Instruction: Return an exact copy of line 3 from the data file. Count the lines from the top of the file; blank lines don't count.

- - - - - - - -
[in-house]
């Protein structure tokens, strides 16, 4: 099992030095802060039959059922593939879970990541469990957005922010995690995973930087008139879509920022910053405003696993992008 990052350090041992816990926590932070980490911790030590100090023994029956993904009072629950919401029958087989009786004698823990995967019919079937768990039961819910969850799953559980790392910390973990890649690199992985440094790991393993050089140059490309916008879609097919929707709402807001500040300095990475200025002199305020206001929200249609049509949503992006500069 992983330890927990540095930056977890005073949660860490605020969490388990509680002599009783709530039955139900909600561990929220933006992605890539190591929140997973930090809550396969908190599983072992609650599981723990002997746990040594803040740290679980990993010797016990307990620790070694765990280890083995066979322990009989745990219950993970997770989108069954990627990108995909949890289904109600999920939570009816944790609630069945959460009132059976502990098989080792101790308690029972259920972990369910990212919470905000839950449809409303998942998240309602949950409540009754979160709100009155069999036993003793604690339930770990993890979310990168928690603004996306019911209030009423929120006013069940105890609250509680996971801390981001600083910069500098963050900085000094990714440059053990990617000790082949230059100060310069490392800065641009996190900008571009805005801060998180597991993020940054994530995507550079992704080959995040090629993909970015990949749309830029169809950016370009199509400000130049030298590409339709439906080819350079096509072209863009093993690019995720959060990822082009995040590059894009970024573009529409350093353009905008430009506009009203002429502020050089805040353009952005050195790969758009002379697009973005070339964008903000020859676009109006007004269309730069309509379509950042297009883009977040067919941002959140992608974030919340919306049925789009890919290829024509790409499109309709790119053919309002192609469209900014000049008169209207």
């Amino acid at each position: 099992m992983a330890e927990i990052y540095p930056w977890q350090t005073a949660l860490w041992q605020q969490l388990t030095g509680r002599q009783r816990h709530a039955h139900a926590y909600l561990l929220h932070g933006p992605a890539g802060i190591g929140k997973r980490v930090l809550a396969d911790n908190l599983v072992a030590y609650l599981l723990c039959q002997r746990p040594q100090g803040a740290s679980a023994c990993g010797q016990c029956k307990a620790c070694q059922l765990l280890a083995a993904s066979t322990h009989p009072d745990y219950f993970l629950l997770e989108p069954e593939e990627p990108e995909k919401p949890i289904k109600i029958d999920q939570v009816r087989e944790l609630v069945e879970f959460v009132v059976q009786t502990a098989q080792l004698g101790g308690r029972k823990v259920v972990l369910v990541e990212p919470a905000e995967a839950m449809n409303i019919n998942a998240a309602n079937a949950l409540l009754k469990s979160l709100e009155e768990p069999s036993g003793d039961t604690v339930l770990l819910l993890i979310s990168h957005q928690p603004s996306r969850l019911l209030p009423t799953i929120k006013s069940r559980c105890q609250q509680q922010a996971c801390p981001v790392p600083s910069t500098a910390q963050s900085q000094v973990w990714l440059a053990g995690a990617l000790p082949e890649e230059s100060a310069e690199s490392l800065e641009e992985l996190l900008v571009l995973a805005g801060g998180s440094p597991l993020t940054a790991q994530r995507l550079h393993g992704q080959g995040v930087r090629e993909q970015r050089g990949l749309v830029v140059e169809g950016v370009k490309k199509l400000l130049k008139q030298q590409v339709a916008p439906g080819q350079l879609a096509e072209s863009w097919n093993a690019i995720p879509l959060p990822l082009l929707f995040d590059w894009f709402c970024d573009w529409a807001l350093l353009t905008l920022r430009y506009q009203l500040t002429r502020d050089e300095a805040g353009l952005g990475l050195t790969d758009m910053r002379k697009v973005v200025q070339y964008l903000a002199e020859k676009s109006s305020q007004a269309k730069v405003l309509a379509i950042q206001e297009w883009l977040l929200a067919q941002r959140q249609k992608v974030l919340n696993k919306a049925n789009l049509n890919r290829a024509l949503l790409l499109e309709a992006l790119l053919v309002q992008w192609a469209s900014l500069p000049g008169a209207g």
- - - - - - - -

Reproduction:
């Amino acid at each position: 099992m992983a330890e927990i990052y540095p930056w977890q350090t005073a949660l860490w041992q605020q969490l388990t030095g509680r002599q009783r816990h709530a039955h139900a926590y909600l561990l929220h932070g933006p992605a890539g802060i190591g929140k997973r980490v930090l809550a396969d911790n908190l599983v072992a030590y609650l599981l723990c039959q002997r746990p040594q100090g803040a740290s679980a023994c990993g010797q016990c029956k307990a620790c070694q059922l765990l280890a083995a993904s066979t322990h009989p009072d745990y219950f993970l629950l997770e989108p069954e593939e990627p990108e995909k919401p949890i289904k109600i029958d999920q939570v009816r087989e944790l609630v069945e879970f959460v009132v059976q009786t502990a098989q080792l004698g101790g308690r029972k823990v259920v972990l369910v990541e990212p919470a905000e995967a839950m449809n409303i019919n998942a998240a309602n079937a949950l409540l009754k469990s979160l709100e009155e768990p069999s036993g003793d039961t604690v339930l770990l819910l993890i979310s990168h957005q928690p603004s996306r969850l019911l209030p009423t799953i929120k006013s069940r559980c105890q609250q509680q922010a996971c801390p981001v790392p600083s910069t500098a910390q963050s900085q000094v973990w990714l440059a053990g995690a990617l000790p082949e890649e230059s100060a310069e690199s490392l800065e641009e992985l996190l900008v571009l995973a805005g801060g998180s440094p597991l993020t940054a790991q994530r995507l550079h393993g992704q080959g995040v930087r090629e993909q970015r050089g990949l749309v830029v140059e169809g950016v370009k490309k199509l400000l130049k008139q030298q590409v339709a916008p439906g080819q350079l879609a096509e072209s863009w097919n093993a690019i995720p879509l959060p990822l082009l929707f995040d590059w894009f709402c970024d573009w529409a807001l350093l353009t905008l920022r430009y506009q009203l500040t002429r502020d050089e300095a805040g353009l952005g990475l050195t790969d758009m910053r002379k697009v973005v200025q070339y964008l903000a002199e020859k676009s109006s305020q007004a269309k730069v405003l309509a379509i950042q206001e297009w883009l977040l929200a067919q941002r959140q249609k992608v974030l919340n696993k919306a049925n789009l049509n890919r290829a024509l949503l790409l499109e309709a992006l790119l053919v309002q992008w192609a469209s900014l500069p000049g008169a209207g």